grave, as a skirmisher might, observing the enemy. One after the
other, the figures emerged full into view as they mounted the
stile at the road-side. The Colonel, who was last, stood on the
wall for awhile, looking about him, and then jumped down on the
road. I heard their steps and talk as they moved away together,
with their backs toward me, in the direction which led them
farther and farther from the Dragon Volant.

I waited until these sounds were quite lost in distance before I
entered the park. I followed the instructions I had received from
the Countess de St. Alyre, and made my way among brushwood and
thickets to the point nearest the ruinous temple, and crossed the
short intervening space of open ground rapidly.

I was now once more under the gigantic boughs of the old lime and
chestnut trees; softly, and with a heart throbbing fast, I
approached the little structure.

The moon was now shining steadily, pouring down its radiance on
the soft foliage, and here and there mottling the verdure under
my feet.

I reached the steps; I was among its worn marble shafts. She was
not there, nor in the inner sanctuary, the arched windows of
which were screened almost entirely by masses of ivy. The lady
had not yet arrived.



CHAPTER XIX.

THE KEY.


I stood now upon the steps, watching and listening. In a minute
or two I heard the crackle of withered sticks trod upon, and,
looking in the direction, I saw a figure approaching among the
trees, wrapped in a mantle.

I advanced eagerly. It was the Countess. She did not speak, but
gave me her hand, and I led her to the scene of our last
interview. She repressed the ardour of my impassioned greeting
with a gentle but peremptory firmness. She removed her hood,
shook back her beautiful hair, and, gazing on me with sad and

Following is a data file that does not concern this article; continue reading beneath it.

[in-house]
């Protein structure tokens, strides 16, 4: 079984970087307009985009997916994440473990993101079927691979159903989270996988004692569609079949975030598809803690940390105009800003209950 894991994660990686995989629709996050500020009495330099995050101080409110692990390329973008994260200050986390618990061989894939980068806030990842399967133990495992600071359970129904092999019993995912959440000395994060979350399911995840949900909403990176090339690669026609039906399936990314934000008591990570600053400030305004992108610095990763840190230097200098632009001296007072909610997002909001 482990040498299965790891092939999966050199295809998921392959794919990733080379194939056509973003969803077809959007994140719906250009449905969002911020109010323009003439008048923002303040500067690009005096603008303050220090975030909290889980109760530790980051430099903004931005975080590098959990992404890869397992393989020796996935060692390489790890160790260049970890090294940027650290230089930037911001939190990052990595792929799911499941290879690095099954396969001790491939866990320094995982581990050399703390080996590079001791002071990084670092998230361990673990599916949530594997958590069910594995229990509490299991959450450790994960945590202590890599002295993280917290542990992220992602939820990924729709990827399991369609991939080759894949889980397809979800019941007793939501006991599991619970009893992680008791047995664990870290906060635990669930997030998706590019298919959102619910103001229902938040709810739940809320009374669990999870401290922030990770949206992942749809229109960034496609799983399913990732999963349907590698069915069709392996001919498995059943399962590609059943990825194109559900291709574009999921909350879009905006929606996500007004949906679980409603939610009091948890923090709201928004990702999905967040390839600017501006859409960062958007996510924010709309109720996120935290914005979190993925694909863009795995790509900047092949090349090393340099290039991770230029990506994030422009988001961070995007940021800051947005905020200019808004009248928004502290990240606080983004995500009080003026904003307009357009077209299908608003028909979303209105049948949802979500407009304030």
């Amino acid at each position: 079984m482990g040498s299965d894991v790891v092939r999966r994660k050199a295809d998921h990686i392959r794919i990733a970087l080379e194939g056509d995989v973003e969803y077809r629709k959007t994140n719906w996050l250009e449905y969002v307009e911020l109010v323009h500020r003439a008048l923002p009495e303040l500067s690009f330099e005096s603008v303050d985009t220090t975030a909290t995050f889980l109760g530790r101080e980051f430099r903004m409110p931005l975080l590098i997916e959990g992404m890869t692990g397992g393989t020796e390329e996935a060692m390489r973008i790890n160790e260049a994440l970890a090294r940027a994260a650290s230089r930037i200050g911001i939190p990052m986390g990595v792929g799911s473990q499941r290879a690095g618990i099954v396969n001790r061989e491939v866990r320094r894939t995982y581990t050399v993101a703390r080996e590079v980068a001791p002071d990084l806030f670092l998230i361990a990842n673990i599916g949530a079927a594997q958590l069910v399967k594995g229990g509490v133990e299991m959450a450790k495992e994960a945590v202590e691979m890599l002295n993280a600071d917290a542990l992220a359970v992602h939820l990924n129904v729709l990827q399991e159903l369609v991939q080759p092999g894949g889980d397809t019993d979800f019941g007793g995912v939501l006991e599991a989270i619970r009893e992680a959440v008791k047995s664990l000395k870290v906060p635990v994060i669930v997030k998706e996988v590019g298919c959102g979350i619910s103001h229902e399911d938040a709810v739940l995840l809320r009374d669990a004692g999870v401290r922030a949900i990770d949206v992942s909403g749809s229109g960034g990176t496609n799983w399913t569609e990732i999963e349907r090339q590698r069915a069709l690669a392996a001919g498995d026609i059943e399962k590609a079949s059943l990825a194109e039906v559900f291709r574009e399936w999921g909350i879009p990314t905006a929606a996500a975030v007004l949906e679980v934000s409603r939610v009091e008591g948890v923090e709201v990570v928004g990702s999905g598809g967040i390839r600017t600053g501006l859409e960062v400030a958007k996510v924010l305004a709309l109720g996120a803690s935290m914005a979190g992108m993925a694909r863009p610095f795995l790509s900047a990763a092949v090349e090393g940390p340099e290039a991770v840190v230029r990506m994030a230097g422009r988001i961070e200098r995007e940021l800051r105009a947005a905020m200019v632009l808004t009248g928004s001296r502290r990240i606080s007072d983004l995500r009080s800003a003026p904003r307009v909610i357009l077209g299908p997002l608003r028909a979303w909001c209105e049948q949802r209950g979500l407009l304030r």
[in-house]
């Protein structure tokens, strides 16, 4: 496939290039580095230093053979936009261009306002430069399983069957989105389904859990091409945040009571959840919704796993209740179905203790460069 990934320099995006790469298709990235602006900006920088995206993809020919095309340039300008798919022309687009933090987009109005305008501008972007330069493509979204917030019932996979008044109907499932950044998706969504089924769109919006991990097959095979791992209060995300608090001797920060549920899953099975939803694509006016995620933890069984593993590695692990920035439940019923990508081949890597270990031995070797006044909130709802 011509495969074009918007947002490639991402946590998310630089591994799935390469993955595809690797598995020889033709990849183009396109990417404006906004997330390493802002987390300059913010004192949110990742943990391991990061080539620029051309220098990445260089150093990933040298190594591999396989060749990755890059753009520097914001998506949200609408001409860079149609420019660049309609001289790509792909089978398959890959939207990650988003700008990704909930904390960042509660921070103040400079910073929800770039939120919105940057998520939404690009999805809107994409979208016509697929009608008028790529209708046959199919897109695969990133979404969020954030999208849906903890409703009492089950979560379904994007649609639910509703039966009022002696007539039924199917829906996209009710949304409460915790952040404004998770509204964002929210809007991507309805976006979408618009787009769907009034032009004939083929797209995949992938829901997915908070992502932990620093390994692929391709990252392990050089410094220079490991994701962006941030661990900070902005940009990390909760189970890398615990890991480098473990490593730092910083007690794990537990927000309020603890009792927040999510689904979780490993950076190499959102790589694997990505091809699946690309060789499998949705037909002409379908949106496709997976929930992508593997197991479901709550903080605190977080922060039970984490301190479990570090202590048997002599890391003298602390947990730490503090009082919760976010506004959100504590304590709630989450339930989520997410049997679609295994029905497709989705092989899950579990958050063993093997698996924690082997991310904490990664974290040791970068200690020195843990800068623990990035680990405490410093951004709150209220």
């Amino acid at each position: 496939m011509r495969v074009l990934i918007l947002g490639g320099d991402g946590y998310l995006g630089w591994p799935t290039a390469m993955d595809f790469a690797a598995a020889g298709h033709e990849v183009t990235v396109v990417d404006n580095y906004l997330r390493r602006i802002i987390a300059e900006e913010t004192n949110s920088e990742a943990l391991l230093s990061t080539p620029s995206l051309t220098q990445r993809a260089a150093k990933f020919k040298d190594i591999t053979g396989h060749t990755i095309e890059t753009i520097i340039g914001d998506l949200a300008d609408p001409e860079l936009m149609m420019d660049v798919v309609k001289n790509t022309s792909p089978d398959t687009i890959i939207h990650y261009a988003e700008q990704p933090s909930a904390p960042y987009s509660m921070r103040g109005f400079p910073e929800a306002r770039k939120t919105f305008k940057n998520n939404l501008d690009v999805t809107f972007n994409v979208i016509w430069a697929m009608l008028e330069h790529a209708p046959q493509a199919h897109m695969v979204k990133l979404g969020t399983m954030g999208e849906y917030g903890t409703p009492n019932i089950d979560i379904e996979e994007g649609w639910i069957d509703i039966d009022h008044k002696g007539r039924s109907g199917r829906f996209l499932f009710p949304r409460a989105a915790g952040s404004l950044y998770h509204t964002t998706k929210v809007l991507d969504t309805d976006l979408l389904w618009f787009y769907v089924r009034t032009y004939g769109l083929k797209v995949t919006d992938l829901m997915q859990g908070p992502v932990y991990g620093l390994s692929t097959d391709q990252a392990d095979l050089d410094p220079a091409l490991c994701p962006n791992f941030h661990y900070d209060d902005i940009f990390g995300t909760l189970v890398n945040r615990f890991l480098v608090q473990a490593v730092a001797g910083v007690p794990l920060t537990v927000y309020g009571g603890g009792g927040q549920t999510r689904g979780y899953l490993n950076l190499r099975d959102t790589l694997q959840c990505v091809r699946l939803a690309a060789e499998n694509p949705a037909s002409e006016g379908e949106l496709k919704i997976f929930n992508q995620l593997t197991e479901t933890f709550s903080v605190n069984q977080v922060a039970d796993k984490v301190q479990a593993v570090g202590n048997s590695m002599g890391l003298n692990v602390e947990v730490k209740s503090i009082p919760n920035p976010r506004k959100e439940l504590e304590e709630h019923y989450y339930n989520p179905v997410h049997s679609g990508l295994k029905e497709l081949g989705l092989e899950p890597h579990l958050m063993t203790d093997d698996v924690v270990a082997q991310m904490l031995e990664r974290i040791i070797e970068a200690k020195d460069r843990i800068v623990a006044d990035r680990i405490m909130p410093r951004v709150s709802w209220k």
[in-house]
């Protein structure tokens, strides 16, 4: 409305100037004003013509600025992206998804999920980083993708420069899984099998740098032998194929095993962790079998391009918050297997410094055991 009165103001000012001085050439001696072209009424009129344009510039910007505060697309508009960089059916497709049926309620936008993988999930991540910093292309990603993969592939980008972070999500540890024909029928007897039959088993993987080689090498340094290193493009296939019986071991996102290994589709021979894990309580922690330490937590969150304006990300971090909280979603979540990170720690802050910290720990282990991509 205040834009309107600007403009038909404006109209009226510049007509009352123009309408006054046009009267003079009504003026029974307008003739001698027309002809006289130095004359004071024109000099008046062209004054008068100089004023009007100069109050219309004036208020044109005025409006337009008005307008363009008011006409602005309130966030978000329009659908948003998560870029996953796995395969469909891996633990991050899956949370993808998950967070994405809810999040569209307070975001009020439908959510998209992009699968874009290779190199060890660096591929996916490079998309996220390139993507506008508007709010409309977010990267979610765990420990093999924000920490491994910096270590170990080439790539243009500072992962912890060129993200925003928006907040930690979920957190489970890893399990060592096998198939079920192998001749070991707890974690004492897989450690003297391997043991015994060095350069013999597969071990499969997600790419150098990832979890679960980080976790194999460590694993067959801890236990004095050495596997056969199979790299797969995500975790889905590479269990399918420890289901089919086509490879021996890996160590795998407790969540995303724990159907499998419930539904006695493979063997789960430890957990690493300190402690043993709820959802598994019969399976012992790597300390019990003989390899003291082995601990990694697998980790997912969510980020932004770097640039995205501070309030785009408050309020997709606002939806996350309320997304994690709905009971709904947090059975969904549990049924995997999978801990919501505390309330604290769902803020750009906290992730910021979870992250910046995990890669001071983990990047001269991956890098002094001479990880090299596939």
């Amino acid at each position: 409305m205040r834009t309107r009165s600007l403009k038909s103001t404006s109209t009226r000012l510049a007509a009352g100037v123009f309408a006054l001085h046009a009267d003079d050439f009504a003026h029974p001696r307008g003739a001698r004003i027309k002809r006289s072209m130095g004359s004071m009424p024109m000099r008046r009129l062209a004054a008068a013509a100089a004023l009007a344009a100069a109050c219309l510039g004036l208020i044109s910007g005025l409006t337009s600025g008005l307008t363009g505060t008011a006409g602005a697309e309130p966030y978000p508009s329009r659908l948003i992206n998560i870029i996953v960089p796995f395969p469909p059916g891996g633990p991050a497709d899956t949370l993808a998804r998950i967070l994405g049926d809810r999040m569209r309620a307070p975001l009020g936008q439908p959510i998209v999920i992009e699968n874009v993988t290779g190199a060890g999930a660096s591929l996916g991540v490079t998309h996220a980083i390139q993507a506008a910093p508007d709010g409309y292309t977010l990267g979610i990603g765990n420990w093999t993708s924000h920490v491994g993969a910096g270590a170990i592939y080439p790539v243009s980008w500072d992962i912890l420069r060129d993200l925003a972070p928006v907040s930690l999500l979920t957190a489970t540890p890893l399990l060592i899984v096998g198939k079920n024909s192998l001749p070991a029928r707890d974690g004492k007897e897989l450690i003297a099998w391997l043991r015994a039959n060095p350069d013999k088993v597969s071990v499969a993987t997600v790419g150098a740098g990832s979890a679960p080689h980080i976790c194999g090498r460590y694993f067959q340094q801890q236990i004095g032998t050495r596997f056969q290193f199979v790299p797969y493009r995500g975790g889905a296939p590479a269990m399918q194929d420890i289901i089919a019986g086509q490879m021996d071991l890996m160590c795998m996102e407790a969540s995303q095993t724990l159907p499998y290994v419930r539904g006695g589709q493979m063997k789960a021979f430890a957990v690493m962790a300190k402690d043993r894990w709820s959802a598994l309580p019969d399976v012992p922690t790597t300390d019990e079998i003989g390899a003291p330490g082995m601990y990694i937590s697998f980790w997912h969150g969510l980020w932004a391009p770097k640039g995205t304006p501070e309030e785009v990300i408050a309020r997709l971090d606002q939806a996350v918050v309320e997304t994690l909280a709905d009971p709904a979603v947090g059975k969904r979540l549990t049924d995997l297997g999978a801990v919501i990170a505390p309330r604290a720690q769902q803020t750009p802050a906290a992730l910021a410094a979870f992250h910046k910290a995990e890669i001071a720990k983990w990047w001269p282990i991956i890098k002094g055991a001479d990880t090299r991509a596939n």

glowing eyes, sighed deeply. Some awful thought seemed to weigh
upon her.

"Richard, I must speak plainly. The crisis of my life has come. I
am sure you would defend me. I think you pity me; perhaps you
even love me."

At these words I became eloquent, as young madmen in my plight
do. She silenced me, however, with the same melancholy firmness.

"Listen, dear friend, and then say whether you can aid me. How
madly I am trusting you; and yet my heart tells me how wisely! To
meet you here as I do--what insanity it seems! How poorly you
must think of me! But when you know all, you will judge me
fairly. Without your aid I cannot accomplish my purpose. That
purpose unaccomplished, I must die. I am chained to a man whom I
despise--whom I abhor. I have resolved to fly. I have jewels,
principally diamonds, for which I am offered thirty thousand
pounds of your English money. They are my separate property by my
marriage settlement; I will take them with me. You are a judge,
no doubt, of jewels. I was counting mine when the hour came, and
brought this in my hand to show you. Look."

"It is magnificent!" I exclaimed, as a collar of diamonds
twinkled and flashed in the moonlight, suspended from her pretty
fingers. I thought, even at that tragic moment, that she
prolonged the show, with a feminine delight in these brilliant
toys.

"Yes," she said, "I shall part with them all. I will turn them
into money, and break, for ever, the unnatural and wicked bonds
that tied me, in the name of a sacrament, to a tyrant. A man
young, handsome, generous, brave as you, can hardly be rich.
Richard, you say you love me; you shall share all this with me.
We will fly together to Switzerland; we will evade pursuit; my
powerful friends will intervene and arrange a separation; and I
shall, at length, be happy and reward my hero."